For eggs, I feel like even expensive eggs are such cheap protein. My minimum is "organic" because (I think) they are not allowed to use GMO soy in the feed. From my understanding, free range and cage free mean nothing. The best price I've found for pastured eggs is 4.50 a dozen, and I can find organic for 3.16, at Walmart, of all places. Wish we could have chicens, but it's not allowed where we live :(

 

Chicken, I just don't know what the best deal is there. I do buy organic, because I think that rules out some of the things I worry most about. I have found local sources, but they are totally out of the ballpark for me ($5 and up per pound- um, no) I usually buy chickens when they go on sale, cut them up, and freeze them. Or, lately, I've found organic chicken thighs marked down. When I find something like that, I'll buy as much as I can. I also freeze the bones and make broth every so often.

 

Oh, I have read to avoid wild-caught fish from China, but I don't remember why, and it's by far the cheapest, and it's what we buy.

If you have a Whole Foods, they actually have good prices on some things. If I remember, their canned salmon is among the cheapest I've seen. And their store brand is cheapest.


I try really hard to save money shopping, but we also prioritize health and eating clean food. We buy almost 0 snacks. Nothing processed. I make a lot of our stuff. We waste almost nothing. Planning helps. I find going to stores less helps. Even if I'm trying to stick to a list, it's an opportunity to spend money.  I have a checklist that I use that lists everything I could buy from each store, and when making my grocery list, I go through the checklist, so I don't forget that one thing that means I have to go back the next day. I only sort of menu plan, because paleo is more like, which meat, which veg, so as long as there are enough of each.... I've also cut out almost everything from our non-food budget. We no-poo, and are almost paper free (just can't get my head around family cloth for number 2 just yet....)  Altogether, though, it's not cheap. I remember when I used to cut coupons, and I could feed DH and I for like $30 a week.....but we weighed 30 lbs more each, and were much less healthy.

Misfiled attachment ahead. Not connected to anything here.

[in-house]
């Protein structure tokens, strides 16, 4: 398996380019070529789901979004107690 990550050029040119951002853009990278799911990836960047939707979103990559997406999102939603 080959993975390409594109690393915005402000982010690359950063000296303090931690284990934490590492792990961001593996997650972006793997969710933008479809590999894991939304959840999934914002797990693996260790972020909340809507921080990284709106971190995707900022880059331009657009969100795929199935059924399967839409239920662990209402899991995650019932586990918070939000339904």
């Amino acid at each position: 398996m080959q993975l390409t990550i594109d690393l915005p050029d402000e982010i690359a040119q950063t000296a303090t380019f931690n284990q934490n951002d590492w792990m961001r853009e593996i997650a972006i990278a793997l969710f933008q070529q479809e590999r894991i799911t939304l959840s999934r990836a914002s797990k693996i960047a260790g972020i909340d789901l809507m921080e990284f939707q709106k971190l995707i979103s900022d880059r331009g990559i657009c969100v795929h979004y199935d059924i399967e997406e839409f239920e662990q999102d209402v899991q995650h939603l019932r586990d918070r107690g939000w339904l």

I hope that helps some....and I'm looking forward to seeing the other responses. I'm always always looking for ways to save money without sacrificing our ideals.

post #3 of 24

I'm sorry to hear that your farmer's markets cost a lot more than organics at the grocery store. We buy 100% of our meat from local farms. Do you know of any farms in your area that sell direct from the farm? I am lucky that I have a farm 5 minutes from my house that raises heritage poultry on pasture with organic feed, and if you pick it up fresh on processing day you pay less than at the market, where they sell it frozen and vacuum sealed. It's not cheap, and it's definitely pricier than at the grocery store, but I find it to be tastier, more filling, and the bones make an amazing homemade broth!

 

I don't put a lot of stock in grocery store organic eggs. Unfortunately, standards for organic certification aren't very stringent. For example, eggs can be certified organic while still grown on large-scale industrial settings, without meaningful access to pasture. To be organic, chickens need to have *access* to the outdoors. I remember reading in Michael Pollan's Omnivore's Dilemma that chickens are given access to the outdoors at 5 weeks, and killed at 7 weeks. During his visit to an industrial organic farm, he did not see a single chicken use the tiny door to go outside.